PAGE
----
Corresponding Author

Erin N. Haynes, DrPH, MS, can be reached at erin.haynes@uky.edu.


Introduction: To slow the spread of COVID-19 in the United States, businesses shutdown in Spring 2020. Research has indicated the impact on frontline workers, yet little is known about the impact on those who were not working outside the home or switched to working remotely.

Purpose: The purpose of this report is to identify the financial and healthcare issues and mental health impact of the COVID-19 shutdown on Appalachians by worker categories.

Methods: An online survey was administered from May 8 – June 6, 2020 to a convenience sample of previous research participants and shared through social media networks, i.e., snowball sampling. Questions investigated mental health, financial and healthcare issues, and employment status. Survey responses were summarized by percentages overall and by working categories.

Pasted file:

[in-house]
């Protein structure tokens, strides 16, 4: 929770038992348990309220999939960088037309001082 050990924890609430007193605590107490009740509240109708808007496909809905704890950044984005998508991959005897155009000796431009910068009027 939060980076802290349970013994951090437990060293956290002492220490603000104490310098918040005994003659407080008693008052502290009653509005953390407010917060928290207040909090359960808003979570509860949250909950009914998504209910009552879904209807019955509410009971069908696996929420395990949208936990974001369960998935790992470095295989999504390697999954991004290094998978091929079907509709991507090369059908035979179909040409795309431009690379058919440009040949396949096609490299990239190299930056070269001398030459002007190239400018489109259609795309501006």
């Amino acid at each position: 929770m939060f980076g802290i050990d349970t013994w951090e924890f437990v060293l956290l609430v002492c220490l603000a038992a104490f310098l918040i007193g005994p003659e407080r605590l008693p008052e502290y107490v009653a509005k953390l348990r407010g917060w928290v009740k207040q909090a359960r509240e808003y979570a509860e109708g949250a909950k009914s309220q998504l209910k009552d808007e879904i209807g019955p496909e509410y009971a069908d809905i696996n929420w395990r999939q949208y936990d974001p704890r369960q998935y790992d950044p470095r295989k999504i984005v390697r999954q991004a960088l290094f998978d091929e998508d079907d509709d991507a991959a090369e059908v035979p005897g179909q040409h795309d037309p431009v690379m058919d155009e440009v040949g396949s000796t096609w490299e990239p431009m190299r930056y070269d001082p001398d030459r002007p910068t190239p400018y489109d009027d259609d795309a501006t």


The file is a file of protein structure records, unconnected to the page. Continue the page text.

Results: Of the 751 participants, 276 (42%) resided in Appalachia. After removing 17 who lost their job due to COVID-19, 59 (23%) indicated not working outside the home prior to COVID-19, whereas 111 (43%) and 89 (34%) switched to working remotely and continued working outside the home during the shutdown. Respondents were predominately Caucasian and female. Nearly a quarter of participants had lost or reduced income due to the shutdown. Approximately half missed or postponed healthcare appointments. Mental health impacts were similar across the groups, with half of the respondents reporting anxiety due to COVID-19.

Implications: Further research is needed to explore health outcomes associated with missed healthcare appointments during the shutdown. Mental health support may be needed equally by those isolated at home and frontline workers.



Creative Commons License

Creative Commons Attribution 4.0 License
This work is licensed under a Creative Commons Attribution 4.0 License.

Recommended Citation

Haynes EN, Hilbert TJ, Westneat S, Leger KA, Keynton K, Bush H. Impact of the COVID-19 Shutdown on Mental Health in Appalachia by Working Status. J Appalach Health 2021;3(1):18-28. https://doi.org/10.13023/jah.0301.03